6. As I’ve said before, as long as you make more than you payout, it makes sense… HELOC’s are a great reward for owing your own home if you are an investor (^U^). If you time your borrowing for market drops it can even compound the rewards. In 2000 when the tech markets crash, we borrowed money to invest while everyone else panicked, and slowly paid it off over the next 5 years as the markets recovered; When 9/11 happened, we topped up our borrowing again and capitalized on the market reaction and again slowly paid it off; in 2008, we bought a second property as everyone else panic and sold as the financial crisis took hold and have been slowly paying it back and enjoying the fruits of our investing habits; In 2011 as the market corrected, and I lost my job again we used the HELCO to borrow a few bucks and invest in the market drop… See a reoccurring theme here? The market always move up and down, so why not sync your investing habits with the swings? The only issue I have with most who use HELCO’s are that they very rarely try to pay them off, which I think, based on my notes will eventually catch you off guard instead of always being able to be ready for the next opportunity. Remember greed is the root of all evil – balance and patience always pays off – Cheers.

    • That’s a great strategy. I guess when you’ve been investing for as long as you have you actually do see reoccuring and predictable themes in the markets :) After borrowing from my LOC later this year I plan to pay it all off within 2 years or so. And then maybe dip into it again in the future when we see a pull back in stocks or something ^_^ Who knows, maybe I’ll follow what you did and buy a second property if we see a housing correction.

  7. I like your ballsy style! We tend to shy more towards paying off our mortgage because that will be a requirement for our early retirement. But, we also bought a second condo, so I guess we do a bit of both. Leverage is gutsy, but you’re right – you get rich by accumulating assets.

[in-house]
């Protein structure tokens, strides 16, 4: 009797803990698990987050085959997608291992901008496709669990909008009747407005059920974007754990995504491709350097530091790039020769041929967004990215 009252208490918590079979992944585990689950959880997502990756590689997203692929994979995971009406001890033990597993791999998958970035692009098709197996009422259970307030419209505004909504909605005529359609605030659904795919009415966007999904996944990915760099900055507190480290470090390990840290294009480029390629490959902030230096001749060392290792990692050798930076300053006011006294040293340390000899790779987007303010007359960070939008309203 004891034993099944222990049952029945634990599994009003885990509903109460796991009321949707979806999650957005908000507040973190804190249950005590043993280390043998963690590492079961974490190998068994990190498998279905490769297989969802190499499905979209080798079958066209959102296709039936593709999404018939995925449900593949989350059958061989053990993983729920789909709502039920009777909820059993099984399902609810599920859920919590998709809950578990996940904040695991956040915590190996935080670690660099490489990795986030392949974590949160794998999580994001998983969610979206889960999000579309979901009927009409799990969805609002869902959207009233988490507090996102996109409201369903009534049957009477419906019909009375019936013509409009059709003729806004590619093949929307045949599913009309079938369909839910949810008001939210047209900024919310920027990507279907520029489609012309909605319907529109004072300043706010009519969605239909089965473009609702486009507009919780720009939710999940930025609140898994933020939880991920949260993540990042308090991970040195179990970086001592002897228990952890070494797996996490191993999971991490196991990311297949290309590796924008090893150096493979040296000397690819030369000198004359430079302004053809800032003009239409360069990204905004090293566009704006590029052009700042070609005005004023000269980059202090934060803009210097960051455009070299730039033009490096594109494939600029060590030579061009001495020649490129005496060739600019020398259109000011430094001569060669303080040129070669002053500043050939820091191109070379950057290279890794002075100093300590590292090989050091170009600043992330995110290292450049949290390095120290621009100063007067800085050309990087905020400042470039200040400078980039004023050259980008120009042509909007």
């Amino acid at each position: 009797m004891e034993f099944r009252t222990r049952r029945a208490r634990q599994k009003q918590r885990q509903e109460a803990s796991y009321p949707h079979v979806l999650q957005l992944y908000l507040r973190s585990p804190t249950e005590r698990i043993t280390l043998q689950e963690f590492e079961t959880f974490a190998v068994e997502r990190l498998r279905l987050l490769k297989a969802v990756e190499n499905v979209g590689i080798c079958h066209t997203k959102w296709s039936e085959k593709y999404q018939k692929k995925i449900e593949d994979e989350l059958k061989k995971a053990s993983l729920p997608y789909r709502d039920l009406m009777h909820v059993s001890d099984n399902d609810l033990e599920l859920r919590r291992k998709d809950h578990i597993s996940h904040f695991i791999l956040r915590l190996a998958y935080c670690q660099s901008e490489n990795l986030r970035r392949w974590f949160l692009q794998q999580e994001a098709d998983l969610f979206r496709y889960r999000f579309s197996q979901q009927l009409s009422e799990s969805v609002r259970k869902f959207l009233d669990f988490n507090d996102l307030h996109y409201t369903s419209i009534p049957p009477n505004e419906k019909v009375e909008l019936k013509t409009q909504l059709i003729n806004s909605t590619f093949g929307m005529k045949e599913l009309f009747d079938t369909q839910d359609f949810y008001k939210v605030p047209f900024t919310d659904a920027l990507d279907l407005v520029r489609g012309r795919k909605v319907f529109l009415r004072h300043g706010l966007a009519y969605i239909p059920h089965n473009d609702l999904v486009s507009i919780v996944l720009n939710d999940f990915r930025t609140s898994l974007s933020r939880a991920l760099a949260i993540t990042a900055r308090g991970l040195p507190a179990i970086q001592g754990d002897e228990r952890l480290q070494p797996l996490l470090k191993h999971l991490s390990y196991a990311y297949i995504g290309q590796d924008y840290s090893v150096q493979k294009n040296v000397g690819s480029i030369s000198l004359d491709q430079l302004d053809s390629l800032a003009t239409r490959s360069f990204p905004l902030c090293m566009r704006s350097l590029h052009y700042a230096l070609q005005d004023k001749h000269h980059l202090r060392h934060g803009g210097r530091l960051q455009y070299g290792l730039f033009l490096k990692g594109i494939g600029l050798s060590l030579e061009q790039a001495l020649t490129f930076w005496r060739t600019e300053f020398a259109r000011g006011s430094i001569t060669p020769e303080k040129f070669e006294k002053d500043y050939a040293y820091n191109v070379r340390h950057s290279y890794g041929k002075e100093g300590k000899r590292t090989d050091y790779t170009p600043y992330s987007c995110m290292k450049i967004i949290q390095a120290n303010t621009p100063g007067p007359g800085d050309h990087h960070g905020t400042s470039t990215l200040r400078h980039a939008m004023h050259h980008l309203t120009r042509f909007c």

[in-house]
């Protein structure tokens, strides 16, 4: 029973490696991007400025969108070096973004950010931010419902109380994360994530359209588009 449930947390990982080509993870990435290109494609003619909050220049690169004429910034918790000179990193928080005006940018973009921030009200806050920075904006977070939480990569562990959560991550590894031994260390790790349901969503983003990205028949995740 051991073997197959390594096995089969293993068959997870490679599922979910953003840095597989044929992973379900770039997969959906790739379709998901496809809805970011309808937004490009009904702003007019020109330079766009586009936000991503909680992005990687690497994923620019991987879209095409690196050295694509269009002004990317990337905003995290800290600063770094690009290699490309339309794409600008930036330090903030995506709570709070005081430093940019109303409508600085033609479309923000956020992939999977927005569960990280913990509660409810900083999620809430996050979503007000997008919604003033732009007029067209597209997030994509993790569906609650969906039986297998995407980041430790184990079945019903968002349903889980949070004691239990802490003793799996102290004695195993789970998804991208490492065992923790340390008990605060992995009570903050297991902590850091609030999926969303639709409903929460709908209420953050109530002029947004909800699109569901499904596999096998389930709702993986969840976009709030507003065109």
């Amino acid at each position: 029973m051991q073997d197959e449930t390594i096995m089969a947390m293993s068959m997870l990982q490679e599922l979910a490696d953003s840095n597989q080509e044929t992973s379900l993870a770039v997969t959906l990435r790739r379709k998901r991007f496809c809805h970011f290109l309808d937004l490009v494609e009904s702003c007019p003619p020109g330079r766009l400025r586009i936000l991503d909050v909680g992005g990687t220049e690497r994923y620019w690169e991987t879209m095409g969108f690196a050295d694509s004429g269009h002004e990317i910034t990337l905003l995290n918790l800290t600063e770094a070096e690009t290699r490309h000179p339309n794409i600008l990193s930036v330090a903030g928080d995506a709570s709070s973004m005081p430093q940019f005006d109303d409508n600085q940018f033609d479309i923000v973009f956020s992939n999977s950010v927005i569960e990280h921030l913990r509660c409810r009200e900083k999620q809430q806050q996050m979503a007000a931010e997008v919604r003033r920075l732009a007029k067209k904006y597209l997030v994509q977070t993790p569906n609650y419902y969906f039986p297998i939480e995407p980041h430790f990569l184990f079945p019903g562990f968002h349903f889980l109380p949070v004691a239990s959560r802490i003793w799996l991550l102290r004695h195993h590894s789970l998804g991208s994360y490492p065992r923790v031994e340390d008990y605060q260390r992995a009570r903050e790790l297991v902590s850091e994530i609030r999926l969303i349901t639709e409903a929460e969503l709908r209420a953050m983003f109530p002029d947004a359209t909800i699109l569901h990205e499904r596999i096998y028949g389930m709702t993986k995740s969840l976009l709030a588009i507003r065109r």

• It’s the only style I’ve got lol. You guys are doing great, in some ways ahead of me with your second property already. The nice thing about paying down debt you know you’re making a guaranteed returned :)

  8. i think one needs to go back more than 10-15 yrs to see the full effects of the housing cycle. has to include at least the 80s! RE, just like stocks going thru its 15-20 yr cycles, go thru major cycles that last a while

    • It’s almost sad that people have such short term memories about the capital markets. We’ve seen housing cycles last 7 to 10 years before, but this bull market has been a lot longer than usual. People don’t realize that if interest rates climbed back up to normal or even higher like in the 80s their monthly mortgage payments would increase many times 8-O. Have to be careful when using one’s home like an ATM.

  9. Basically an individual must concentrate on building there asset column, and ideally ones that cash flow. I also believe people should pay off their bad debts (debts you pay for yourself such as consumer debt). Using good debt (tax deductible debt aka leverage) is not for everyone but those who can use it to their advantage will usually get wealthier a lot quicker.

    • I’m on the same page. Building assets is key 😀 In the long run both stocks and housing will probably go up in value. If we pay down our mortgage too quickly we may miss out on the gains in the stock market. But if we invest heavily in the stock market, we still get all the benefits and appreciation of our property. Putting money into paying off the mortgage doesn’t increase the market value of our home. But putting money into stocks WILL increase the future value of potential stock market gains. Since the majority of the wealth earned from real estate comes from capital appreciation anyway, ($50K in 4 years in my case) any additional payment we make to the property doesn’t matter as much relatively speaking.

  10. What an informative post. I’ve learned A LOT from reading it.